3. Ensure that the participant leaves in `a frame of mind that is at least as sound as when they entered.' (Aronson
4. Give the participant the right to withdraw their data and to see the finished write-up of the report if they so wish.
As well as having the best interests of the participant in mind, debriefs can also be a useful source of additional
information in an experiment.…read more

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Piliavin conducted research on the
NY underground in which stooges
pretending to be blind or drunk
(not both!), fell over. The research
team observed the reactions of
bystanders. In situations like this
`participants' are not aware that
they are taking part in a study so
cannot give consent.…read more

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Ethical guidelines and codes of conduct
Following the immoral experiments of the Nazis in WWII, each country set up its own set of guidelines for performing
scientific research. In Britain the British Psychological Society (BPS) and in the USA the American Psychological
Association (APA), produce codes of conduct for both experimentation and for clinical practice.
For human participants the codes cover topics already mentioned such as deception, consent, withdrawal of data,
confidentiality etc.…read more

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Confounding variables
These are variables that get in the way of our results or make our results difficult to interpret.
Think of Brady's executive monkeys. Brady assumed that being in control had caused the stress that lead to the
ulcers. Control being the IV and ulcers being the DV. In fact it was more likely to be the activity levels of the monkeys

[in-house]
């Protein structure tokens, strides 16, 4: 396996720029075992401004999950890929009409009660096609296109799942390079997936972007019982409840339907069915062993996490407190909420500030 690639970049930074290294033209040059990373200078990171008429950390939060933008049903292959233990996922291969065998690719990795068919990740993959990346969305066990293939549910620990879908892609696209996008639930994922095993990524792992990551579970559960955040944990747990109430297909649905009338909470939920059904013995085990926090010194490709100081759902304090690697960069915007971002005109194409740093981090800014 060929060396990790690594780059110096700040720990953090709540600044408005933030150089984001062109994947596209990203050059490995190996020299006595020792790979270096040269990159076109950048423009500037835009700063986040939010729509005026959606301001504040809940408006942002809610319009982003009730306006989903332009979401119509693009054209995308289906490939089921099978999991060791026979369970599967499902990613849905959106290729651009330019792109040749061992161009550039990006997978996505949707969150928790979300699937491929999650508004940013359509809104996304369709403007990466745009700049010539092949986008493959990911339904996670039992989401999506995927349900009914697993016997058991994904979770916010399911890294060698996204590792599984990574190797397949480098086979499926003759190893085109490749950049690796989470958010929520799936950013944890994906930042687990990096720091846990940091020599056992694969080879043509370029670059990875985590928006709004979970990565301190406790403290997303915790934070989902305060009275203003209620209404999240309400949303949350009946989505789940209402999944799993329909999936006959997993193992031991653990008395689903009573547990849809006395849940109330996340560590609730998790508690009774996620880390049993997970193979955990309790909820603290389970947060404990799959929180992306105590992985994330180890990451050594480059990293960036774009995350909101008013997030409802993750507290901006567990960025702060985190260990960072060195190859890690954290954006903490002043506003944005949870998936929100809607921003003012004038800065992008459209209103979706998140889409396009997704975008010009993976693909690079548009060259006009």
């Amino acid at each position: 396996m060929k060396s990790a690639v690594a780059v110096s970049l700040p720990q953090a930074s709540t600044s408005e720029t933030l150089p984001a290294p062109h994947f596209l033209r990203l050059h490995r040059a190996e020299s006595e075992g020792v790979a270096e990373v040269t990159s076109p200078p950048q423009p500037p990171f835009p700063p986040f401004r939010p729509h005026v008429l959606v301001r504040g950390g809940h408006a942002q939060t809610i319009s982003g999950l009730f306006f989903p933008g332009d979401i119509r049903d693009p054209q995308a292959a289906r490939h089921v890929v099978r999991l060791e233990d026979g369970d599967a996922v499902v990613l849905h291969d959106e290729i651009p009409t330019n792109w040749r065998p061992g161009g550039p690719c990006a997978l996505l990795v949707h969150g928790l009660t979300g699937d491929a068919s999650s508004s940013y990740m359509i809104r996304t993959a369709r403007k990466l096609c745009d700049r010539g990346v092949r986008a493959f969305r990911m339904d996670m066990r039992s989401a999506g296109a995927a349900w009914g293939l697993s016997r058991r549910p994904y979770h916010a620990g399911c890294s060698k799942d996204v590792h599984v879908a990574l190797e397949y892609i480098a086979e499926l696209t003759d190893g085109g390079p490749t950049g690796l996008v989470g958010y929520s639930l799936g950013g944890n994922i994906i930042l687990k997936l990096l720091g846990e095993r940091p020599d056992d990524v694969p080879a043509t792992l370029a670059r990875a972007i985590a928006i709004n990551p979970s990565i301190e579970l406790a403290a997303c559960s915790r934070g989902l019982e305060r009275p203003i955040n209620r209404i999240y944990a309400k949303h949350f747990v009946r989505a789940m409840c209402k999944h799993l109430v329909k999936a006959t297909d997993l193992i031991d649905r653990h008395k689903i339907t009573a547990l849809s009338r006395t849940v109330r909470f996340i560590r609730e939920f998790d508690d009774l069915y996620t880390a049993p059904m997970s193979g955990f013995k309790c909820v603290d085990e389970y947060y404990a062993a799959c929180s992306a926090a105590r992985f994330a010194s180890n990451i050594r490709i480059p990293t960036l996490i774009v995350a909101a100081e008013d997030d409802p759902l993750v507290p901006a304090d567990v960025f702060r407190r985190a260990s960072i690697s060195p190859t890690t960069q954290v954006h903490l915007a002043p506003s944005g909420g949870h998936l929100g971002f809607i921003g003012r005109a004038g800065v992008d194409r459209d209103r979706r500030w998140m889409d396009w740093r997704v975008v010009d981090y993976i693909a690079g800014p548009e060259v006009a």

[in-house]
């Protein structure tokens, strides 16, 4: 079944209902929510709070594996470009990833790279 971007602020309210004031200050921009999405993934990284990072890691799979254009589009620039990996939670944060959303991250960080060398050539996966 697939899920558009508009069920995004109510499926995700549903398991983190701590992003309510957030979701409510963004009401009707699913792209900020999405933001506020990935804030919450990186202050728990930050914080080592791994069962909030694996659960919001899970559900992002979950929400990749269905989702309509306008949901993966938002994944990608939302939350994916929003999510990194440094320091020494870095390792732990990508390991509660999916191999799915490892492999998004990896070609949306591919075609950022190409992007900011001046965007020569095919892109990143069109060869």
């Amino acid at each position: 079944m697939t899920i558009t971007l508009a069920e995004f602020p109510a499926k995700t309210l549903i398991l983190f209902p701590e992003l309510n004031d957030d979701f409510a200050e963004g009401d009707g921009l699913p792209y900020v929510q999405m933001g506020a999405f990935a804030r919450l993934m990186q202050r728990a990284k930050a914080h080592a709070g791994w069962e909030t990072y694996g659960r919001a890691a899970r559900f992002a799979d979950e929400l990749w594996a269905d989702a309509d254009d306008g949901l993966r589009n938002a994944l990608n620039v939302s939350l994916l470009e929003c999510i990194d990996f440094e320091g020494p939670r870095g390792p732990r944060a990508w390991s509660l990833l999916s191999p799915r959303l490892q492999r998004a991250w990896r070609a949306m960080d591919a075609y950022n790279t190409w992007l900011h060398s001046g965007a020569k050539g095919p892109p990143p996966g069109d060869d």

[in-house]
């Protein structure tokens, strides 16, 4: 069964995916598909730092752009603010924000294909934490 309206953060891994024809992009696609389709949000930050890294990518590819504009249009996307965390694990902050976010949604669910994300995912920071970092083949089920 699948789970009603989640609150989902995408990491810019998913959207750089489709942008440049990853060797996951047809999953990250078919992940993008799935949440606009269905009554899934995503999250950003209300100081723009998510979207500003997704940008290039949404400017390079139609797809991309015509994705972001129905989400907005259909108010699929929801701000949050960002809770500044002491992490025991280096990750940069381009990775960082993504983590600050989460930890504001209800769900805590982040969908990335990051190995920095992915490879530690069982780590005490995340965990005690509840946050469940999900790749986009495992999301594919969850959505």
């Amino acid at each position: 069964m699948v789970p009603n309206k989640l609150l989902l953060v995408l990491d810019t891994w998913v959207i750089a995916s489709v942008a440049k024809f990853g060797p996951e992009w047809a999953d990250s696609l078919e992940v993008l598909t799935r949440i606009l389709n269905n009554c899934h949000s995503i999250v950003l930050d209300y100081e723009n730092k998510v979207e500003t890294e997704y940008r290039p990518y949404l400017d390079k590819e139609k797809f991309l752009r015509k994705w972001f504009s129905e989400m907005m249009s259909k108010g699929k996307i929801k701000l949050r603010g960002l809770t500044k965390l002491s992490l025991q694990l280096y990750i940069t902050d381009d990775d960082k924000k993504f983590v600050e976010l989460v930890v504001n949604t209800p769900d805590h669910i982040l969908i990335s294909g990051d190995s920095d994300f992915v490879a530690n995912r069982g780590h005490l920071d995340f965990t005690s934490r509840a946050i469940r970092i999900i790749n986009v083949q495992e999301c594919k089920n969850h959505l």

that caused the results. This is an example of a confounding variable.…read more

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As a result we
have greater ecological cannot be certain that the IV
validity. has caused the change in DV.
Cause and effect relationships
are therefore difficult to
establish.…read more

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Problems with internal validity ­ many extraneous variables that cannot be controlled, meaning that
we cannot conclude cause and effect
No random allocation to conditions
Experimental research design
Here we decide how we are going to sort or group our participants. Do we use the same people in all conditions or
groups, or do we choose different people for different conditions or groups? In some cases, as we'll see the
decision is made for us.…read more

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Sex differences
Age differences
By definition the two conditions are different. You couldn't have someone in the male condition and the female
condition, or in the under 30 condition and the over 30 condition!
1. No order or practice effects
2. Can use the same stimulus material (such as word lists in memory) for each group
1. Participants are not matched in terms of IQ, personality, age etc.
2. You will need twice as many participants.…read more

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Examples include:
Seyfarth & Cheney's research on the warning calls of the vervet monkey
Sylva's study of play in young children.
Much of the work carried out by Konrad Lorenz
Ethologists specialise in studying animals in their natural environment.
The researcher observes behaviour in its natural environment as many of the ethologists studying animal behaviour
record their information. Ainsworth's study of attachments in Ugandan women would be a human example of
naturalistic observation.…read more

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Participants are unaware of the observation. This raises ethical issues (privacy and consent) but increases validity by
reducing demand characteristics. Sometimes one way mirrors might be used to discretely observe people, for
example shopping behaviour in a supermarket.
Here the researchers get involved with the group of participants they are observing. Festinger (1956) joined a cult
to observe how they would react when their predicted end of the World deadline came and went.…read more